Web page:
John Pepper is the former CEO and chairman of Proctor & Gamble, former chairman of the Board of The Walt Disney Corp., and former CEO of the National Underground Railroad Freedom Center. He was also a history major.
Here is a taste:
I’m often asked: “Can a history major be of any value in business?” My answer has always been the same: “I can’t imagine any course of study being more valuable.”
For over 40 years, I dedicated myself to building successful business operations in our region and around the world as CEO and chairman of Procter & Gamble, chairman of the board of The Walt Disney Co., and CEO of the National Underground Railroad Freedom Center. This work was built on a firm foundation: a liberal arts undergraduate education and a history major.
I recently learned that Wright State University plans to terminate up to 113 faculty positions, including as many as 49 positions in the College of Liberal Arts, by far the most in any college. It seems the university and the region have arrived at in inflection point in their connected histories. In what follows I share perspectives as a history major and business executive in hopes that my friends in Raider Country will find them useful as they make consequential decisions concerning the institution’s future.
I entered college thinking I would probably major in math or the sciences. My freshman year convinced me otherwise. I took a course on the history of the American West, nicknamed “Cowboys and Indians.” Even more important than its fascinating subject matter was that the course was taught by a history professor who introduced me to the complexities and continuities of the past, and the sobering and often inspirational lessons history teaches, particularly through the lives of individuals, the choices they made, the values they embodied, the risks they took, the challenges they sometimes overcame — all of this making it clear that progress is possible but not inevitable.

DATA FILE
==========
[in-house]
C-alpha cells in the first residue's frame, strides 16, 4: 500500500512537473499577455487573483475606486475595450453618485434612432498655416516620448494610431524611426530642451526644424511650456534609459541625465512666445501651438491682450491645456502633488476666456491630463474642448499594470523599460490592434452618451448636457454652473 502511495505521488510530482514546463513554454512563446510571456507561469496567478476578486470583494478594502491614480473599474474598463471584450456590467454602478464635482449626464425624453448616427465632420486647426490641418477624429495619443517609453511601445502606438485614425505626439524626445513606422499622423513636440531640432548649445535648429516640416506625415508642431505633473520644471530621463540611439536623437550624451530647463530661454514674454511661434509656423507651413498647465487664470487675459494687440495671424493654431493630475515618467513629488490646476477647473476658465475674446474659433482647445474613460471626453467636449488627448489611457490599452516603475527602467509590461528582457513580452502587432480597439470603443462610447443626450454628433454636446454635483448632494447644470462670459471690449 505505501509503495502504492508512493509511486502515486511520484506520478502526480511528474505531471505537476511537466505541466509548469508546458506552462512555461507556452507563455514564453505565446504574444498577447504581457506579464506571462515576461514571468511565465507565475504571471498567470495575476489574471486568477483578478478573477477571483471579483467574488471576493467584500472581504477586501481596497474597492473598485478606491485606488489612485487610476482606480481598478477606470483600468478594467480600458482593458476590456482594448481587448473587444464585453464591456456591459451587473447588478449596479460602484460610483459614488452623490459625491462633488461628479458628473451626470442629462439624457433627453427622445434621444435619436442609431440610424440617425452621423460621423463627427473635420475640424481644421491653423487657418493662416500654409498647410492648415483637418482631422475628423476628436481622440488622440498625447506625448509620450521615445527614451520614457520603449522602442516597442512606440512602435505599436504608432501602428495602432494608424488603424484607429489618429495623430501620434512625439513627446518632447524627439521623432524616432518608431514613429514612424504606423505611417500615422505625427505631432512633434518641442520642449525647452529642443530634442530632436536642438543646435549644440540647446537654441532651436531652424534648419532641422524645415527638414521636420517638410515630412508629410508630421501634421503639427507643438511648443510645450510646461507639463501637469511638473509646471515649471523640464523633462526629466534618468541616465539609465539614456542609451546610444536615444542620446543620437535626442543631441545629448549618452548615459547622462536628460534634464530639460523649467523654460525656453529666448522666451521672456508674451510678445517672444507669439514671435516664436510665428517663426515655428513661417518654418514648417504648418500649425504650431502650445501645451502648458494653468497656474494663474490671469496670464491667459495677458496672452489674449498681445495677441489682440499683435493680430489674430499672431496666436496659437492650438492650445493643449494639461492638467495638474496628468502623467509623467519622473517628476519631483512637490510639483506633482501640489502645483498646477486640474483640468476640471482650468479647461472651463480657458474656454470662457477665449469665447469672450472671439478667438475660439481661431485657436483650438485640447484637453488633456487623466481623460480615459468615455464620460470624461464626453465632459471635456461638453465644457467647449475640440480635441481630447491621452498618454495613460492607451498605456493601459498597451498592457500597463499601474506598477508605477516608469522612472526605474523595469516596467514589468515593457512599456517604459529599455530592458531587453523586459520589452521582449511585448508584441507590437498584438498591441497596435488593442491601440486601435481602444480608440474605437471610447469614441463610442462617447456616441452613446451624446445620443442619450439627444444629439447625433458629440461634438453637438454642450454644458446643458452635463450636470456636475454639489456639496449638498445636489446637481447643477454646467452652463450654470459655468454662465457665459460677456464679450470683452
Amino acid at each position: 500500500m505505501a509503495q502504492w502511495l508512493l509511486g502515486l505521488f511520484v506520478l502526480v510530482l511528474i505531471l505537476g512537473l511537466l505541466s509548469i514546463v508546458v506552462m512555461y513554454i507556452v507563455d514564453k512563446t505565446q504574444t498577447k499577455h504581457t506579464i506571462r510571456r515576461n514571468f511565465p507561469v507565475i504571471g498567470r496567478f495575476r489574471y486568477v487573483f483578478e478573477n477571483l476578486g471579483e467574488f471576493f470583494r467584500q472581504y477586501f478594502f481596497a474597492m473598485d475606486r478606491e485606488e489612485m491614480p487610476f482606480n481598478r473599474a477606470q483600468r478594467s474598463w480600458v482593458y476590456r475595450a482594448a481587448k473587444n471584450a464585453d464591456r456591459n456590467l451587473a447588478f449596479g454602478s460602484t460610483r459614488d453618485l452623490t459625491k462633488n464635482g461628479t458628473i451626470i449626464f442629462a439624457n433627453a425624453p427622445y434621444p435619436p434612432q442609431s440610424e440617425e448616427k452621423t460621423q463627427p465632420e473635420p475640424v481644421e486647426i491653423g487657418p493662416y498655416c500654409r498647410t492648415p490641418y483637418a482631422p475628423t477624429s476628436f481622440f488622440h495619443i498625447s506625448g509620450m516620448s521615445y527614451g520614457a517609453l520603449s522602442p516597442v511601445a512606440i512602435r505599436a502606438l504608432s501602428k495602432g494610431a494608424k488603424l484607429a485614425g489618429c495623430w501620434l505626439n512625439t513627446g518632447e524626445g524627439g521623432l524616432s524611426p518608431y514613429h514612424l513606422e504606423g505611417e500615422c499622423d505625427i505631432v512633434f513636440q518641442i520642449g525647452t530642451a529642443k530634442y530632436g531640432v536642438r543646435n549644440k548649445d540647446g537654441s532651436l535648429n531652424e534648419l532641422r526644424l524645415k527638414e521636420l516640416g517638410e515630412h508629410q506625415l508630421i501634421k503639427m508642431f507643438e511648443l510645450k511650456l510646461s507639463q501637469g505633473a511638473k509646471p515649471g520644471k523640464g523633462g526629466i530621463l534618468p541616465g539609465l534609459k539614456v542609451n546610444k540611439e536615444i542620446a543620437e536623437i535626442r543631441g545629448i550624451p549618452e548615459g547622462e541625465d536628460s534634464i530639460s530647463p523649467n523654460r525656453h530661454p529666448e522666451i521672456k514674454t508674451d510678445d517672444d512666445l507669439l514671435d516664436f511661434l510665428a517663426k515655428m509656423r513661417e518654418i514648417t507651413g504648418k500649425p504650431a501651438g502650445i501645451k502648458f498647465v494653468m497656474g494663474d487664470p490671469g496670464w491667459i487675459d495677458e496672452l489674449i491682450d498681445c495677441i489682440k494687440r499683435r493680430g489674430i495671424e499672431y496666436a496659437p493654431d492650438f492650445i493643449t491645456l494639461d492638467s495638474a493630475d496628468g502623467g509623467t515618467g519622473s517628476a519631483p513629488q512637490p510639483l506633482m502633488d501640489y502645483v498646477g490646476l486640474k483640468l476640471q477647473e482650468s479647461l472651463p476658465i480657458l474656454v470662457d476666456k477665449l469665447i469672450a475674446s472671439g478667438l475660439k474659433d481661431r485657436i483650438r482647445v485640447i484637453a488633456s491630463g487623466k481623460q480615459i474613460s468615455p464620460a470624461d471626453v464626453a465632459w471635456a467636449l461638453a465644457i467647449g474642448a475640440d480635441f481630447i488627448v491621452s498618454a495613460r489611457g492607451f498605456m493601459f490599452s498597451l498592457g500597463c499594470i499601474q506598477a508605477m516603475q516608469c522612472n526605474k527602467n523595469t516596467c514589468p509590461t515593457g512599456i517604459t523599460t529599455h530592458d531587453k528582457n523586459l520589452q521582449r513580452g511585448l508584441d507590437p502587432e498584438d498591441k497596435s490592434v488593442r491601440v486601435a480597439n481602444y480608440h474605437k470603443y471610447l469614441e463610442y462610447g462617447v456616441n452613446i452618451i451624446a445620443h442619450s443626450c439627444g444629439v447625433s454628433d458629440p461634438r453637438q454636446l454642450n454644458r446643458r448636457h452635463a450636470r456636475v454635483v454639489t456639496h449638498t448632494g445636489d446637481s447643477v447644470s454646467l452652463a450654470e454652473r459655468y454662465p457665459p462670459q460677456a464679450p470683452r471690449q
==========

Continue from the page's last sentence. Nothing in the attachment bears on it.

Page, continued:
Paraphrasing former Yale President and MLB Commissioner Bart Giamatti, I love history because I have come to see that without a knowledge of the past — its realities and causative relationships –— we cannot hope to construct an action agenda able to lead us to a better future.
History teaches that individuals make things happen, and that achieving big wins requires wisdom, good judgment, courage and persistence. History teaches that when faced with evil, good people must stand up for the good, otherwise we’re going to be in trouble.
The study of history helped me develop a deep respect for different societies and cultures. This recognition fired my determination at Procter & Gamble to respect regional and national differences as the company operated globally.
Read the rest here.